Western Digital MyBook Elite external hard drives use hardware-based encryption chips to (optionally) encrypt drives using 256-bit encryption. This is OK for security, but horrible for data recovery. It is impossible to access (decrypt) the drive if the enclosure circuit board fails, even if the drive itself is fine. For this reason, I highly recommend not using the hardware-based encryption unless you have a solid off-site backup plan, such as Backblaze.
What if the Enclosure Fails?
If you’ve enabled the hardware-based encryption, the data on the drive is completely inaccessible without the encryption chip in the Western Digital enclosure. So a simple failure of the USB or power connector can mean your data is gone. Even if the drive is removed from the enclosure and connected directly to a computer, it will be unreadable because the hardware encryption chip is missing.
I’ve read that the drive may be readable in an identical Western Digital enclosure, because the encryption key is stored on the drive itself and not within the chip. Buying a new MyBook Elite enclosure, removing the new drive, and installing your old drive may allow for data recovery.
If the USB connector or power supply connector fails and encryption is enabled, your best option may be to repair the USB connector on the enclosure/board. A local TV repair shop or technical school is where I would start looking for help. You probably just need the connector soldered back on to the board. See this article for instructions on how to open the case and remove the drive/circuit board.
If other components on the board itself fail, your only chance of recovering the data is to remove the encryption chip from the failed board and transplant it to the board from an identical working Western Digital enclosure – this is not a cheap or easy thing to do. it’s much more difficult to de-solder and re-solder chips than it is USB or Power connectors.
What if the Drive Itself Fails?
If the drive itself has failed, and not the enclosure/circuit board, you must perform data recovery on the drive and enclosure as a pair. You will first need to decrypt the drive using the Western Digital utility and then use something like Runtime.org GetDataBack data recovery software (free demo available.) If you send the drive to a data recovery company, be sure to tell them the drive is hardware encrypted and send both the enclosure and the drive.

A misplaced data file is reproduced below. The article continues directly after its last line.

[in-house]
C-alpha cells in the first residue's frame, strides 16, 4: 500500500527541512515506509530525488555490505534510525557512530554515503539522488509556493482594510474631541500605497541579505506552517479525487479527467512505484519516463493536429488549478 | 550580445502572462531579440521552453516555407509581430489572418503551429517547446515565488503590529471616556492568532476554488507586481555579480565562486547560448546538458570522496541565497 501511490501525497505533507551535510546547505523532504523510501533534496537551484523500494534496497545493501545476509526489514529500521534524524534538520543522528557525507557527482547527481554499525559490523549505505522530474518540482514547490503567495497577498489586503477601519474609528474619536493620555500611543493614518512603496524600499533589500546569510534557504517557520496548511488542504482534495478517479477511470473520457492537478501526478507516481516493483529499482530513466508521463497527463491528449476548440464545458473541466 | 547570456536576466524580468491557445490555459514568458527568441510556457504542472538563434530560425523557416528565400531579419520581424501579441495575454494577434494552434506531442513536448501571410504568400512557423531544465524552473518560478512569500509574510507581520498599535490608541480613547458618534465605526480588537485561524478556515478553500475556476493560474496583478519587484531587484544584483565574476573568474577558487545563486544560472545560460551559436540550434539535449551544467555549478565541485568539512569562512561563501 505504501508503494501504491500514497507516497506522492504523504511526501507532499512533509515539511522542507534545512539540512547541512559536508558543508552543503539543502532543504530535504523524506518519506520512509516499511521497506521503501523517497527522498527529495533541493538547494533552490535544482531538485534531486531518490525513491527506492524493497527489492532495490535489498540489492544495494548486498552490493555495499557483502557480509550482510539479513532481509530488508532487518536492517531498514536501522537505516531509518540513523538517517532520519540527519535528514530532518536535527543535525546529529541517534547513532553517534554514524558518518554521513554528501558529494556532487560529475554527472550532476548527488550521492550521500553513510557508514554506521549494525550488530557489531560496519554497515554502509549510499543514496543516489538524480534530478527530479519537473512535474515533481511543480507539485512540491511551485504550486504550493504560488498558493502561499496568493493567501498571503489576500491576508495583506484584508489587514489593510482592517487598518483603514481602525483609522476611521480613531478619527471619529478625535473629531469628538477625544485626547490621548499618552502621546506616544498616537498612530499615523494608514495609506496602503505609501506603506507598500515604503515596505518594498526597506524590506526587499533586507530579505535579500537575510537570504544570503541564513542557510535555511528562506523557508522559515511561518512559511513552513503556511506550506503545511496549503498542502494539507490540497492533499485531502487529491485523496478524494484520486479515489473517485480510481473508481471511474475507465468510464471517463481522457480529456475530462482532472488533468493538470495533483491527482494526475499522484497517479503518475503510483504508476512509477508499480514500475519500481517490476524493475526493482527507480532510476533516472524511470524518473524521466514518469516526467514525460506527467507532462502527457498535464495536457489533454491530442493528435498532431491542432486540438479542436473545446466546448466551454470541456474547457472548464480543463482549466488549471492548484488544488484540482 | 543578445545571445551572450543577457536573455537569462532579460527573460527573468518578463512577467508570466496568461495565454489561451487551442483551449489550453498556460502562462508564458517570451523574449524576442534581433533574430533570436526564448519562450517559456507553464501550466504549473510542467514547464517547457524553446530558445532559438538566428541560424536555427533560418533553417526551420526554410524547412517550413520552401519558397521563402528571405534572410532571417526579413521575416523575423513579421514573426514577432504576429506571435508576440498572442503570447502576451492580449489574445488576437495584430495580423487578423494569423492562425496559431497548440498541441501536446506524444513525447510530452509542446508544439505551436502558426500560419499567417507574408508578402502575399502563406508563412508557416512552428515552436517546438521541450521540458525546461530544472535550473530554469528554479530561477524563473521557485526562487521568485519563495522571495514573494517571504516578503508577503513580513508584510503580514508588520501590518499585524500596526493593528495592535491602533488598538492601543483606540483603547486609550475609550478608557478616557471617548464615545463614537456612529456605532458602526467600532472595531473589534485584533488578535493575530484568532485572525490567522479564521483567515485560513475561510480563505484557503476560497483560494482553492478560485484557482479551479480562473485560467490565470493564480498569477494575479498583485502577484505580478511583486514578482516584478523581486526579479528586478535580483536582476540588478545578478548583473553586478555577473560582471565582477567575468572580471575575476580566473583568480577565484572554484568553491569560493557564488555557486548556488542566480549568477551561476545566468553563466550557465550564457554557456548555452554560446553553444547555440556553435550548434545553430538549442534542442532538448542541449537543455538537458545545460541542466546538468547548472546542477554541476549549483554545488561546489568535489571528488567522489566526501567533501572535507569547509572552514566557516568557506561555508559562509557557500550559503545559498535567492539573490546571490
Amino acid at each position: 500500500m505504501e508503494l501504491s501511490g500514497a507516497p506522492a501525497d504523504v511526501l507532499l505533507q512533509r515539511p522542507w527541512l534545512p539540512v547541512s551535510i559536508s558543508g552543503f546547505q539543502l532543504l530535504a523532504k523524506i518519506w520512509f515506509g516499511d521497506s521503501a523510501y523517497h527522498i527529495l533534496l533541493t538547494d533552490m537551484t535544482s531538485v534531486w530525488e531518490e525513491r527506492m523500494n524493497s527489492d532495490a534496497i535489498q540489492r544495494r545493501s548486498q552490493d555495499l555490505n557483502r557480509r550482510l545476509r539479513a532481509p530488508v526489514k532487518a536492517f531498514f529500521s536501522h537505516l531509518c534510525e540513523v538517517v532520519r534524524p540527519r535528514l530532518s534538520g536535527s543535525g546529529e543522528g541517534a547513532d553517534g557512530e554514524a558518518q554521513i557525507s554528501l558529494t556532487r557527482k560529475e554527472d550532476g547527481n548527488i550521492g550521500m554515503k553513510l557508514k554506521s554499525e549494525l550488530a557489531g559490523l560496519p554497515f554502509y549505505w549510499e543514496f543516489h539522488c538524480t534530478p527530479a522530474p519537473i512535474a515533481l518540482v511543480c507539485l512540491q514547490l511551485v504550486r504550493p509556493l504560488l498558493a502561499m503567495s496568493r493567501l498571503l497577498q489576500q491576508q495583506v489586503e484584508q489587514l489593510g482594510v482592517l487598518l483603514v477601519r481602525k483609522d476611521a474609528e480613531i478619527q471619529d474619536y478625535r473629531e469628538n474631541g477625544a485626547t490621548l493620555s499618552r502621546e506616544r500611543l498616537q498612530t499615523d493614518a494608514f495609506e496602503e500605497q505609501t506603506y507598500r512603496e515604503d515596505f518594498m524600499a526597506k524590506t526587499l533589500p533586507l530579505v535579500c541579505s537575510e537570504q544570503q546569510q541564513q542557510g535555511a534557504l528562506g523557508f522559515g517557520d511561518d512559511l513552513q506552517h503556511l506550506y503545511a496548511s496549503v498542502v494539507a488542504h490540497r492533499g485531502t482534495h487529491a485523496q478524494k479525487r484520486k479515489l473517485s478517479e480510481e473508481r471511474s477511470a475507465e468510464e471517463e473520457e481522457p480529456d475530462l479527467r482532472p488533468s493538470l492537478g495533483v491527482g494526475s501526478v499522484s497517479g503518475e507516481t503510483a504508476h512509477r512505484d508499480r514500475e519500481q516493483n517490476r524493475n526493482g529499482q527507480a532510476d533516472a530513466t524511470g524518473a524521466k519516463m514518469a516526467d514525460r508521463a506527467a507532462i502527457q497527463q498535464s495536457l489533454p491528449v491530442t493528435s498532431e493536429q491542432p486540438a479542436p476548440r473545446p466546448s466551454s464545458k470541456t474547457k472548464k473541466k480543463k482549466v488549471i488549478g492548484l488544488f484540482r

Great info from commenter Joze Volf:
Major problem with these drives is also the fact that when integrated sata drive (usually low quality like wd green) starts developing bad sectors, the usb bridge doesn’t handle it well. It simply freezes. So you can not get good data because the drive freezes after trying to access data on bad sector area. I can confirm that you can remove the drive from usb/encryption bridge, connect it directly to sata on mainboard (it handles bad sectors much easier), sector clone it to a new/good drives using a tool like ddrescue, connect the new drive back to usb/encryption bridge and your data is accessible. You will loose the bad sector data but you could at least access all other data/disk area. Well, if your file system metadata hasn’t been on bad sectors areas. If, then you should use some recovery programs afterwards.
A Better Alternative to Hardware Encryption
I would never use hardware-based encryption with an external hard drive. Hardware Encryption is somewhat more secure than software-based encryption because both the password and the encryption chip are needed to decrypt the drive. But for external hard drives, the encryption chip and drive are in the same enclosure. If a thief steals it, they get both the chip and drive.
If you do want to encrypt your drive, there are alternatives. For external hard drives, it’s every bit as secure as the hardware encryption and, if the circuit board or enclosure fails, you can remove the drive and attach it to a computer/different enclosure and still decrypt and access the data. See this article for various software encryption options.
See this article for instructions on how to open the case and remove the drive.
Protect your data with offsite backups:
If you encrypt your drive, data recovery is even more difficult, so I strongly recommend using an online backup service. So if your external drive fails, or in case of a catastrophic event (fire, theft), there is still a secure copy of your data. I highly recommend CrashPlan from Code 42, which gives unlimited online backup space for $3.96/month (and free backups between you and your friends/family computers.)